An fMRI study in monozygotic twins discordant for obsessive-compulsive symptoms.

A. den Braber, D. van t Ent, G.A.M. Blokland, D.S. van Grootheest, D.C. Cath, D.J. Veltman, M.B. de Ruiter, D.I. Boomsma

Research output: Contribution to JournalArticleAcademicpeer-review


To examine neurobiological changes underlying obsessive-compulsive symptoms (OCS) we examined intrapair differences in behavior and fMRI brain activation in monozygotic twins discordant for OCS, using a Tower of London planning paradigm. Despite only mild evidence for impairment at the behavioral level, twins with OCS showed significantly decreased brain activation during planning in dorsolateral prefrontal cortex, thalamus pulvinar, and inferior parietal cortex. These findings are consistent with the hypothesis of disturbed cortico-striato-thalamo-cortical (CSTC) circuitry underlying OCS. In contrast to previous studies in patients with obsessive-compulsive disorder (OCD) we did not find robust evidence for reduced responsiveness in striatal brain regions. Together, these findings suggest that neurobiological mechanisms underlying OCS of environmental origin partly overlap with neurobiological changes in patients with OCD, where the disorder is likely caused by a combination of genetic and environmental influences. A difference between genetical and environmental etiologies may relate to the amount of reduced striatal responsiveness. © 2008 Elsevier B.V. All rights reserved.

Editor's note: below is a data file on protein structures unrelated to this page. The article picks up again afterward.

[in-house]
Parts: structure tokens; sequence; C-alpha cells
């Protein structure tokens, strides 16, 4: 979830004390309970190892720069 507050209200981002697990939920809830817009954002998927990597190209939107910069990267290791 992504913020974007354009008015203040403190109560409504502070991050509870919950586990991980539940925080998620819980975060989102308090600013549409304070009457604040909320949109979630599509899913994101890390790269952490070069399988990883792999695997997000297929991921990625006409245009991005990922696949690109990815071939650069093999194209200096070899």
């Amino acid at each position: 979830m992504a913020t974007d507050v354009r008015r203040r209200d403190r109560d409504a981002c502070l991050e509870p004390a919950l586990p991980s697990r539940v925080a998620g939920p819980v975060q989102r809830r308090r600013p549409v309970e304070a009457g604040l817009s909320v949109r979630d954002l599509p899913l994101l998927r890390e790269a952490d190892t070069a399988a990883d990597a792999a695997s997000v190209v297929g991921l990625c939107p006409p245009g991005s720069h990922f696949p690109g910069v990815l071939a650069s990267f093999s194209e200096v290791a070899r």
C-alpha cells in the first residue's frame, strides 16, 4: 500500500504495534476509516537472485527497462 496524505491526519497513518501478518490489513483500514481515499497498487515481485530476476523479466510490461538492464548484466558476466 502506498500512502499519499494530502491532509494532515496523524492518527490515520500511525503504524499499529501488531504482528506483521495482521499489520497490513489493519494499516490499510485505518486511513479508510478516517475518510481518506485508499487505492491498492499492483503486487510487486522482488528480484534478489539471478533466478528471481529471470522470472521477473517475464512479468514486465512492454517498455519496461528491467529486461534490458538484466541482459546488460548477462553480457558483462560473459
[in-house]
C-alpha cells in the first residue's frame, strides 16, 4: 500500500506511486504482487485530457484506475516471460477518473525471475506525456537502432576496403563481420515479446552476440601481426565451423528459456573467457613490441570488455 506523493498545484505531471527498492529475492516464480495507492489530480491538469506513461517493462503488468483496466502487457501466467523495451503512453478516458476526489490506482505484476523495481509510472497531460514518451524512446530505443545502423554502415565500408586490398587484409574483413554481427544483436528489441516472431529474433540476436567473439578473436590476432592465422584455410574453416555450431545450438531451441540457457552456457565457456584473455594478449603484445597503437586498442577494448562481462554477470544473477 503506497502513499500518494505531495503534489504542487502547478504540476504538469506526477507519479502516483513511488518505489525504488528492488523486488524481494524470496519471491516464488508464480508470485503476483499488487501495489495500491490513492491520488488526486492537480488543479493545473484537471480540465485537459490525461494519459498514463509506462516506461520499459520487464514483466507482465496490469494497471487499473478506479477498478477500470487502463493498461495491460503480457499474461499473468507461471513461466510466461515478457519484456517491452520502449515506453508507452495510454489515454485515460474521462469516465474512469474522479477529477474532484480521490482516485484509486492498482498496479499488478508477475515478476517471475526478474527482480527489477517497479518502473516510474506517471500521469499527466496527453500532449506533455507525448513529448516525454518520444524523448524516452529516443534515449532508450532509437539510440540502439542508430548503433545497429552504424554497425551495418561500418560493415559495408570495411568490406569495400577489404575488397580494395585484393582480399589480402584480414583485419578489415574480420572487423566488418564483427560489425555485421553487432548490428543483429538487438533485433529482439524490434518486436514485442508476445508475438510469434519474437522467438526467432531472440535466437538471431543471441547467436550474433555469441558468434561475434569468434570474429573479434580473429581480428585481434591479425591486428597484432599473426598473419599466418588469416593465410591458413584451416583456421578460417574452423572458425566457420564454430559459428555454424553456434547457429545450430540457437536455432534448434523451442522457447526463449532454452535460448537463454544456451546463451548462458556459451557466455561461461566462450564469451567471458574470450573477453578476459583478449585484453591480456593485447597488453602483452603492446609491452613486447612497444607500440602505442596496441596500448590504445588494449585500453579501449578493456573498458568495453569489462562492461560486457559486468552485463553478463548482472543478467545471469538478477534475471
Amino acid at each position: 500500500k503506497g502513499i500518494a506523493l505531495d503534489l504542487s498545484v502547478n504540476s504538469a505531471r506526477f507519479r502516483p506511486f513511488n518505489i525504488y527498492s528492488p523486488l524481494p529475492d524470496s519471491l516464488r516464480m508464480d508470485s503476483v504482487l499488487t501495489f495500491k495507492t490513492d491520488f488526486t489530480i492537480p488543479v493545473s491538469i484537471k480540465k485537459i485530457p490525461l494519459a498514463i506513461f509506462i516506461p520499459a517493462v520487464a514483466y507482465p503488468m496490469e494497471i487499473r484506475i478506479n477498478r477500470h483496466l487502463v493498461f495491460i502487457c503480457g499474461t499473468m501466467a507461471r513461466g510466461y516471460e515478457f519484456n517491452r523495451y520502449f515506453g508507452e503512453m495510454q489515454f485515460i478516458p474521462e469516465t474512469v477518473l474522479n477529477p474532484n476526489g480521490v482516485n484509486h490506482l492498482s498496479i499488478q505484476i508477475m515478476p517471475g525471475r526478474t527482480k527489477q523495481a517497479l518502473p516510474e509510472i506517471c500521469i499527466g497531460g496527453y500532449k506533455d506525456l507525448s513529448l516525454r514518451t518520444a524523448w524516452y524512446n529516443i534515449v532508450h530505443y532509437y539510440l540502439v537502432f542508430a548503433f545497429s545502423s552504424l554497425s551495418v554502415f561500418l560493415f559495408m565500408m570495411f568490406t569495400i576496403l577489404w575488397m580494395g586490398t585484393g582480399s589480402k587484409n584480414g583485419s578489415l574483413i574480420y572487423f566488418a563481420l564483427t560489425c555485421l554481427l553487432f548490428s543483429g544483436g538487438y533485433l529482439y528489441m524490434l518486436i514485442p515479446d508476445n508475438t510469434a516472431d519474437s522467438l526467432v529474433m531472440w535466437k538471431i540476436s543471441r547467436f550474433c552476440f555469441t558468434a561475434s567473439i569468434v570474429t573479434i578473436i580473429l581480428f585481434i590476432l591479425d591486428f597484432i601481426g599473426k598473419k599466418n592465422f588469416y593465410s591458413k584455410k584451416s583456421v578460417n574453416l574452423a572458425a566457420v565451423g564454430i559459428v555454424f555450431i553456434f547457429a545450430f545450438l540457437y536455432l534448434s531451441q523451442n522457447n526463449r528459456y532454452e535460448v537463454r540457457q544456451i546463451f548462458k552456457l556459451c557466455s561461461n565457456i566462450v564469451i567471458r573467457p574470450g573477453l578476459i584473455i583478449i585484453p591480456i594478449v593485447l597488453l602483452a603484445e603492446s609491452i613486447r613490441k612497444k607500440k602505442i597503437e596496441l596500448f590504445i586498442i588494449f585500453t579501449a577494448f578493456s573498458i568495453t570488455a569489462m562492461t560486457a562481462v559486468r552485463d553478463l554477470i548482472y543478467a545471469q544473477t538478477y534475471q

Original languageEnglish
Pages (from-to)91-102
JournalBiological Psychology
Issue number1
Publication statusPublished - 2008

Cohort Studies

  • Netherlands Twin Register (NTR)


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